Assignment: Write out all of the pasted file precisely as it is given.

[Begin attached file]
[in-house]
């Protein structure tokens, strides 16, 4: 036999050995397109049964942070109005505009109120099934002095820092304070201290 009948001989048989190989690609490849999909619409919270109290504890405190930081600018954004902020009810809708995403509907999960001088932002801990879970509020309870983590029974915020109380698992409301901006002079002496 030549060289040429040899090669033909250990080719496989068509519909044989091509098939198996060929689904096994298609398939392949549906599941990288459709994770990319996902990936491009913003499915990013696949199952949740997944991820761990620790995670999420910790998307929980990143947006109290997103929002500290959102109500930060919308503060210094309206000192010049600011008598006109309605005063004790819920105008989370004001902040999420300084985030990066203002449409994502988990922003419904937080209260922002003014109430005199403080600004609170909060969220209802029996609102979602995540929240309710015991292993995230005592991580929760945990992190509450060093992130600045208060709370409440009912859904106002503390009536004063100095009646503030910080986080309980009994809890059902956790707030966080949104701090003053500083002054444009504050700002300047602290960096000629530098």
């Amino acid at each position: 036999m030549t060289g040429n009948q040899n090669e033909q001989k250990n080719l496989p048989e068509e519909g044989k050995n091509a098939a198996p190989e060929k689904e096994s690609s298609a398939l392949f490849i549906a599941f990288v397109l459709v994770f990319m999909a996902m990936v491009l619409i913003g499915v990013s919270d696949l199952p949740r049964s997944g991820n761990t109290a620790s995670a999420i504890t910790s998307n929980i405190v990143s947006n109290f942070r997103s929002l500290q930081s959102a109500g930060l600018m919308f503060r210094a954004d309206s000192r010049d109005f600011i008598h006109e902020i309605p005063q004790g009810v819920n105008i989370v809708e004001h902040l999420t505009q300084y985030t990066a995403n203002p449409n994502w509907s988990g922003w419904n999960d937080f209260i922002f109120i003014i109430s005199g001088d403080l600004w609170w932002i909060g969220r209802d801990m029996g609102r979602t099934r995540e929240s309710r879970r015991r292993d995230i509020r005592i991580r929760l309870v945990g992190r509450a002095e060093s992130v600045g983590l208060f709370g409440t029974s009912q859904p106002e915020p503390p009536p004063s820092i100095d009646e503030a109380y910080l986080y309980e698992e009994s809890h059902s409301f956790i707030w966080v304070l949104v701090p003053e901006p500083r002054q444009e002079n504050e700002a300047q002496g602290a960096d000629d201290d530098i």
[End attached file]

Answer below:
[in-house]
């Protein structure tokens, strides 16, 4: 036999050995397109049964942070109005505009109120099934002095820092304070201290 009948001989048989190989690609490849999909619409919270109290504890405190930081600018954004902020009810809708995403509907999960001088932002801990879970509020309870983590029974915020109380698992409301901006002079002496 030549060289040429040899090669033909250990080719496989068509519909044989091509098939198996060929689904096994298609398939392949549906599941990288459709994770990319996902990936491009913003499915990013696949199952949740997944991820761990620790995670999420910790998307929980990143947006109290997103929002500290959102109500930060919308503060210094309206000192010049600011008598006109309605005063004790819920105008989370004001902040999420300084985030990066203002449409994502988990922003419904937080209260922002003014109430005199403080600004609170909060969220209802029996609102979602995540929240309710015991292993995230005592991580929760945990992190509450060093992130600045208060709370409440009912859904106002503390009536004063100095009646503030910080986080309980009994809890059902956790707030966080949104701090003053500083002054444009504050700002300047602290960096000629530098």
């Amino acid at each position: 036999m030549t060289g040429n009948q040899n090669e033909q001989k250990n080719l496989p048989e068509e519909g044989k050995n091509a098939a198996p190989e060929k689904e096994s690609s298609a398939l392949f490849i549906a599941f990288v397109l459709v994770f990319m999909a996902m990936v491009l619409i913003g499915v990013s919270d696949l199952p949740r049964s997944g991820n761990t109290a620790s995670a999420i504890t910790s998307n929980i405190v990143s947006n109290f942070r997103s929002l500290q930081s959102a109500g930060l600018m919308f503060r210094a954004d309206s000192r010049d109005f600011i008598h006109e902020i309605p005063q004790g009810v819920n105008i989370v809708e004001h902040l999420t505009q300084y985030t990066a995403n203002p449409n994502w509907s988990g922003w419904n999960d937080f209260i922002f109120i003014i109430s005199g001088d403080l600004w609170w932002i909060g969220r209802d801990m029996g609102r979602t099934r995540e929240s309710r879970r015991r292993d995230i509020r005592i991580r929760l309870v945990g992190r509450a002095e060093s992130v600045g983590l208060f709370g409440t029974s009912q859904p106002e915020p503390p009536p004063s820092i100095d009646e503030a109380y910080l986080y309980e698992e009994s809890h059902s409301f956790i707030w966080v304070l949104v701090p003053e901006p500083r002054q444009e002079n504050e700002a300047q002496g602290a960096d000629d201290d530098i």